Cinnamon may be one of those things that you associate only with a warm oatmeal breakfast, or perhaps a cinnamon bun in the mornings (or any time of day; let’s be real. Cinnamon buns rock!). However, this simple spice does a lot for us. It helps us control our blood sugar, it does light work on bad bugs in our digestive system, and it can absolutely kick butt in our gardens and potted plants. Yes, even the ones indoors. How? Let’s take a look at what cinnamon does when introduce to growing mediums.

Anti-Bacterial and Anti-Fungal Properties

Cinnamon is capable of a lot of things, but one of its primary uses historically has been healing plants. Those who are heavily attacked by bacteria or funguses may be able to be cured by sprinkling cinnamon heavily in their wounded areas. This encourages new growth and puts a stop to all the nasty gunk that’s killing the plant.

The bigger problem is if you allow the cinnamon to wash off a plant wound or an affected area. It does have to sit on it while it’s healing or you simply won’t get the good results that you’re hoping for.

To most effectively use cinnamon in situations like this, put a little plastic over your plant. Feel free to use Tegaderm if the area is very small (say a notch on a stem) and does not require access to air for the health of the plant. If it does, we recommend putting a little clear tarp over the plant, a couple of feet higher than the plant is tall, so as not to accidentally make a microwave. Make sure you water only the roots of affected plants to keep from rinsing them clean.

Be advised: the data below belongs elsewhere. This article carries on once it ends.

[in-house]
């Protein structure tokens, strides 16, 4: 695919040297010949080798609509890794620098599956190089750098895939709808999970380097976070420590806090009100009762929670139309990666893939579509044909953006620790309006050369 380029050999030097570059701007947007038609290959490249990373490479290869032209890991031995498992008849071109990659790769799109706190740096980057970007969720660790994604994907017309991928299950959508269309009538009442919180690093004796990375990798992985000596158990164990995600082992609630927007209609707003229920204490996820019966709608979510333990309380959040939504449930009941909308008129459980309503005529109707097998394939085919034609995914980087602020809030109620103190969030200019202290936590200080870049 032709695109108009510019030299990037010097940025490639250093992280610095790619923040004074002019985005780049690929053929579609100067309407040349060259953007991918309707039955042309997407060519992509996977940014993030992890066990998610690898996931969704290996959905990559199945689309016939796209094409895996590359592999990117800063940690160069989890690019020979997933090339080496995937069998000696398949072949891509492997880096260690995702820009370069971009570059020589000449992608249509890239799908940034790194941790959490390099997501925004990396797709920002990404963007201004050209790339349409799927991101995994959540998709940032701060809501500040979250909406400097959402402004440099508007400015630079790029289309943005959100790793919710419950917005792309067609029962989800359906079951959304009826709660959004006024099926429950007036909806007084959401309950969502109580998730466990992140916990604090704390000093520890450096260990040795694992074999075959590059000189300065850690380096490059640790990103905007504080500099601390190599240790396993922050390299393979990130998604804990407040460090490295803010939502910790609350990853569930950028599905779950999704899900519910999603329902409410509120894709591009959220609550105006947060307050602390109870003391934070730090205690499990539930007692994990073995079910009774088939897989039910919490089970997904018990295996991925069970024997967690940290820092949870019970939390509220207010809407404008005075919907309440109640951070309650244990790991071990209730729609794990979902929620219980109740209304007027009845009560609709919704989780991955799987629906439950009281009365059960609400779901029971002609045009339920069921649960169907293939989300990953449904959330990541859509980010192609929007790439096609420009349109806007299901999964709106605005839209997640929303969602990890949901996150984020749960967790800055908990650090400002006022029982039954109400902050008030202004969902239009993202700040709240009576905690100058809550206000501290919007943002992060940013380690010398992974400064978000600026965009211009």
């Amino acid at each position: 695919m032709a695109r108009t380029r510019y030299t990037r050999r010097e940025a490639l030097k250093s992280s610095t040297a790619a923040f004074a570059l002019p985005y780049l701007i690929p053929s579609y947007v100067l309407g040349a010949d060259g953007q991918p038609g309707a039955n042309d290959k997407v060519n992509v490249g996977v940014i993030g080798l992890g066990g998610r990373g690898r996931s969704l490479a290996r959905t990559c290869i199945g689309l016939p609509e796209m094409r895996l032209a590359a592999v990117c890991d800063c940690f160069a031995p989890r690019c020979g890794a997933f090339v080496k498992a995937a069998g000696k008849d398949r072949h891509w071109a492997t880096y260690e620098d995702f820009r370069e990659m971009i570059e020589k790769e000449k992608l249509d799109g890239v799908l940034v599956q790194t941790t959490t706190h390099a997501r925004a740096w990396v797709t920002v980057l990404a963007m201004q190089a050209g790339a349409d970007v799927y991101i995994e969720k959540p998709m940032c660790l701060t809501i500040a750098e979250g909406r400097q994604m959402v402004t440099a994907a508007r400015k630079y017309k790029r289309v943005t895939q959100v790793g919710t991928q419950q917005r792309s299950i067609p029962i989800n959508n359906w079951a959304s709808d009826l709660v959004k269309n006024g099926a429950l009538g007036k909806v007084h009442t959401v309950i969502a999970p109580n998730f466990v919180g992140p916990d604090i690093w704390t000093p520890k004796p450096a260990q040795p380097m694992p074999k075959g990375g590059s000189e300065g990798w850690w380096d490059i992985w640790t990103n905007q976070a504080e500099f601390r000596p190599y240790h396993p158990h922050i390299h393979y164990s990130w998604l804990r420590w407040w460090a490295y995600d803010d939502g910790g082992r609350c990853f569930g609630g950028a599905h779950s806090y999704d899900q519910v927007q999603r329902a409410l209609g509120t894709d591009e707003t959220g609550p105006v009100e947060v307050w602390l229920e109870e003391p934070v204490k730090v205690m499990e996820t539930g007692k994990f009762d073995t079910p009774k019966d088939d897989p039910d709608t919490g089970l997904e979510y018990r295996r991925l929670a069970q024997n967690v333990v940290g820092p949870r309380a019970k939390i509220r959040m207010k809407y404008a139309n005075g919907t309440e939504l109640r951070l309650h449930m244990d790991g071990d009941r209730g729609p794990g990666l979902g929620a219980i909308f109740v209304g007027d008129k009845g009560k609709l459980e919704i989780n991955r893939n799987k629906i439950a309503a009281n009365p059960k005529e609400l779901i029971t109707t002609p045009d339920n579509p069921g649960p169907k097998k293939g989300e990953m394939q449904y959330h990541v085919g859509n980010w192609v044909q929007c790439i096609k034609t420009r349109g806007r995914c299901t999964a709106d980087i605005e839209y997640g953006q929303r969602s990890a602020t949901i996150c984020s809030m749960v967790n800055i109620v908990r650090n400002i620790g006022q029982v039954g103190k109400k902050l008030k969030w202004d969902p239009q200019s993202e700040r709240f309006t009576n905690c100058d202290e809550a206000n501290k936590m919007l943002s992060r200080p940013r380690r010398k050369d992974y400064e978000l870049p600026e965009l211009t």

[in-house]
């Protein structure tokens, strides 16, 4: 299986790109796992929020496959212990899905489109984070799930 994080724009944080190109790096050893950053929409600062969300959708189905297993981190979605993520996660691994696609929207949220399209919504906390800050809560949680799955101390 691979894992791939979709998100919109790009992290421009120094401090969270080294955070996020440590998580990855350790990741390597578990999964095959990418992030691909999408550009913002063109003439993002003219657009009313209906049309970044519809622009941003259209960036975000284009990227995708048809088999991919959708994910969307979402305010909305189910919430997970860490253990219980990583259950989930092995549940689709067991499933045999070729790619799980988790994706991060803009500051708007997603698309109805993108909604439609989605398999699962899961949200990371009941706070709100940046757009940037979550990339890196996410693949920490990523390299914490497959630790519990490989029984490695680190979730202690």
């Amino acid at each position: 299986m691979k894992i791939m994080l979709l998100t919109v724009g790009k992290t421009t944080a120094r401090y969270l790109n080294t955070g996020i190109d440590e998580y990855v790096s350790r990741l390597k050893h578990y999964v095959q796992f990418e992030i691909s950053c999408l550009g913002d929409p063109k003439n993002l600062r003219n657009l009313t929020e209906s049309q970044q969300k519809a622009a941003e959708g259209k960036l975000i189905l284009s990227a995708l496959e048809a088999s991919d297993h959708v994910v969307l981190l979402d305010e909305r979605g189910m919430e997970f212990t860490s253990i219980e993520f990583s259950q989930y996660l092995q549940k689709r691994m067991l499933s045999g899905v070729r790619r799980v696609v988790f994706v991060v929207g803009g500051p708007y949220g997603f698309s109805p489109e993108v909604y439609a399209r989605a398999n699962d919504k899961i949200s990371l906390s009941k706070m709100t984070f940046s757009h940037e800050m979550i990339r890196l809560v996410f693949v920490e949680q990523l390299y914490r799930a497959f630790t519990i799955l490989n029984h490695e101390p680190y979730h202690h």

Keeping Away the Furry Foulers

Squirrels and other common garden pests hate a few things: mint, ground peppercorns, and cinnamon. Cinnamon gets in their noses, their faces, and stains their paws. It won’t clean off and they hate the taste of it. You may lose a few berries or fruits, still, until the squirrels learn that you’re at war, but after that? They’ll stay away.

To best ward off these furry foes, sprinkle a light dusting of cinnamon in the area you’d prefer these menaces didn’t bother you. Easy enough, right?

Well, it may take some time to fully take effect. However, this trick has been used for generations to ward squirrels (and chipmunks, and so forth) away from bird feeders, berry bushes, and the such. This does not work on birds since this is a scent-based thing and birds really don’t use their sense of smell very much. Plus, birds don’t seem to mind things like cinnamon and hot peppers because their receptors don’t work in the same manner that mammal receptors do.

Please note, if the squirrels in your area are in rare form and seem to prefer cinnamon (an extreme rarity that often suggests an issue with high blood glucose in the local squirrel population), try using a different type of cinnamon instead of abandoning it altogether.

Insects Hate It

Much like our furry not-friends mentioned up above, ants and other burrowing insects loathe cinnamon sprinkled around plants.